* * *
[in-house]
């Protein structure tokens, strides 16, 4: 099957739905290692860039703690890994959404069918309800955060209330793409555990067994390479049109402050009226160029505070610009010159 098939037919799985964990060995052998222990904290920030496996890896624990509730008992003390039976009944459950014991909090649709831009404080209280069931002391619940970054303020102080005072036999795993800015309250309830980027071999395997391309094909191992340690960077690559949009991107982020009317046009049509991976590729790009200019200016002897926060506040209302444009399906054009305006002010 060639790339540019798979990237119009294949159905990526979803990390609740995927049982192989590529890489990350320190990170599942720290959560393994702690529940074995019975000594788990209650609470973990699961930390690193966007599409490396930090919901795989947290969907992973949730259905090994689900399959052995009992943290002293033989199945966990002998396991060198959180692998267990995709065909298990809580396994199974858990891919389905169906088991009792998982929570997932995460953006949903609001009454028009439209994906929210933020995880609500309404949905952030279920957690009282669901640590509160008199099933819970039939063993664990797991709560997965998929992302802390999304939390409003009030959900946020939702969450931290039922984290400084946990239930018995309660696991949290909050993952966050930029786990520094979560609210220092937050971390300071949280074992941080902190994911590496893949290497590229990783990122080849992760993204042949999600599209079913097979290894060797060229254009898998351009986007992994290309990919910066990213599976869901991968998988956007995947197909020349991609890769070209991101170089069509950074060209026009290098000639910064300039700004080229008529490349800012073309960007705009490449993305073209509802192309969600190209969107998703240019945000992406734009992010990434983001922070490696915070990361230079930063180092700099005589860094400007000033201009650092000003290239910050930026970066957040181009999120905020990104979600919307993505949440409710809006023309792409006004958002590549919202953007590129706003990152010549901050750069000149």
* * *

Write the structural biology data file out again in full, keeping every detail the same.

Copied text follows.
[in-house]
């Protein structure tokens, strides 16, 4: 099957739905290692860039703690890994959404069918309800955060209330793409555990067994390479049109402050009226160029505070610009010159 098939037919799985964990060995052998222990904290920030496996890896624990509730008992003390039976009944459950014991909090649709831009404080209280069931002391619940970054303020102080005072036999795993800015309250309830980027071999395997391309094909191992340690960077690559949009991107982020009317046009049509991976590729790009200019200016002897926060506040209302444009399906054009305006002010 060639790339540019798979990237119009294949159905990526979803990390609740995927049982192989590529890489990350320190990170599942720290959560393994702690529940074995019975000594788990209650609470973990699961930390690193966007599409490396930090919901795989947290969907992973949730259905090994689900399959052995009992943290002293033989199945966990002998396991060198959180692998267990995709065909298990809580396994199974858990891919389905169906088991009792998982929570997932995460953006949903609001009454028009439209994906929210933020995880609500309404949905952030279920957690009282669901640590509160008199099933819970039939063993664990797991709560997965998929992302802390999304939390409003009030959900946020939702969450931290039922984290400084946990239930018995309660696991949290909050993952966050930029786990520094979560609210220092937050971390300071949280074992941080902190994911590496893949290497590229990783990122080849992760993204042949999600599209079913097979290894060797060229254009898998351009986007992994290309990919910066990213599976869901991968998988956007995947197909020349991609890769070209991101170089069509950074060209026009290098000639910064300039700004080229008529490349800012073309960007705009490449993305073209509802192309969600190209969107998703240019945000992406734009992010990434983001922070490696915070990361230079930063180092700099005589860094400007000033201009650092000003290239910050930026970066957040181009999120905020990104979600919307993505949440409710809006023309792409006004958002590549919202953007590129706003990152010549901050750069000149």